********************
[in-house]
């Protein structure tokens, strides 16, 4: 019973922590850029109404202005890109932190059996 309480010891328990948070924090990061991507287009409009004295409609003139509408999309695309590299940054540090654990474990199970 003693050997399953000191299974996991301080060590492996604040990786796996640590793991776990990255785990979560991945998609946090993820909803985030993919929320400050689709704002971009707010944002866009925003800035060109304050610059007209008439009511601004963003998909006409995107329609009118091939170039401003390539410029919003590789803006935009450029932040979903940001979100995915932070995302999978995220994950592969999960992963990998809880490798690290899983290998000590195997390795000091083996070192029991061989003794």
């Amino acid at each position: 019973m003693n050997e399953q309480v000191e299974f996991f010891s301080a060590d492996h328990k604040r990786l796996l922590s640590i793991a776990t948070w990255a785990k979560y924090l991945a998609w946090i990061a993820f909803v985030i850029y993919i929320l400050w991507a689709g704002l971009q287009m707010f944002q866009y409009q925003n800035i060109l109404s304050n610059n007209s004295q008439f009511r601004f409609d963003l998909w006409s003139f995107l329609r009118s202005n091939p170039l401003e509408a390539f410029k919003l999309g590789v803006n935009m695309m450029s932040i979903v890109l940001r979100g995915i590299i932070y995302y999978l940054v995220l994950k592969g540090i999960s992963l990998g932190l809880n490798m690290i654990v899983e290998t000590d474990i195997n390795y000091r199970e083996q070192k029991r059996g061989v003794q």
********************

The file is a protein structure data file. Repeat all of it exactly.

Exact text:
[in-house]
């Protein structure tokens, strides 16, 4: 019973922590850029109404202005890109932190059996 309480010891328990948070924090990061991507287009409009004295409609003139509408999309695309590299940054540090654990474990199970 003693050997399953000191299974996991301080060590492996604040990786796996640590793991776990990255785990979560991945998609946090993820909803985030993919929320400050689709704002971009707010944002866009925003800035060109304050610059007209008439009511601004963003998909006409995107329609009118091939170039401003390539410029919003590789803006935009450029932040979903940001979100995915932070995302999978995220994950592969999960992963990998809880490798690290899983290998000590195997390795000091083996070192029991061989003794």
């Amino acid at each position: 019973m003693n050997e399953q309480v000191e299974f996991f010891s301080a060590d492996h328990k604040r990786l796996l922590s640590i793991a776990t948070w990255a785990k979560y924090l991945a998609w946090i990061a993820f909803v985030i850029y993919i929320l400050w991507a689709g704002l971009q287009m707010f944002q866009y409009q925003n800035i060109l109404s304050n610059n007209s004295q008439f009511r601004f409609d963003l998909w006409s003139f995107l329609r009118s202005n091939p170039l401003e509408a390539f410029k919003l999309g590789v803006n935009m695309m450029s932040i979903v890109l940001r979100g995915i590299i932070y995302y999978l940054v995220l994950k592969g540090i999960s992963l990998g932190l809880n490798m690290i654990v899983e290998t000590d474990i195997n390795y000091r199970e083996q070192k029991r059996g061989v003794q």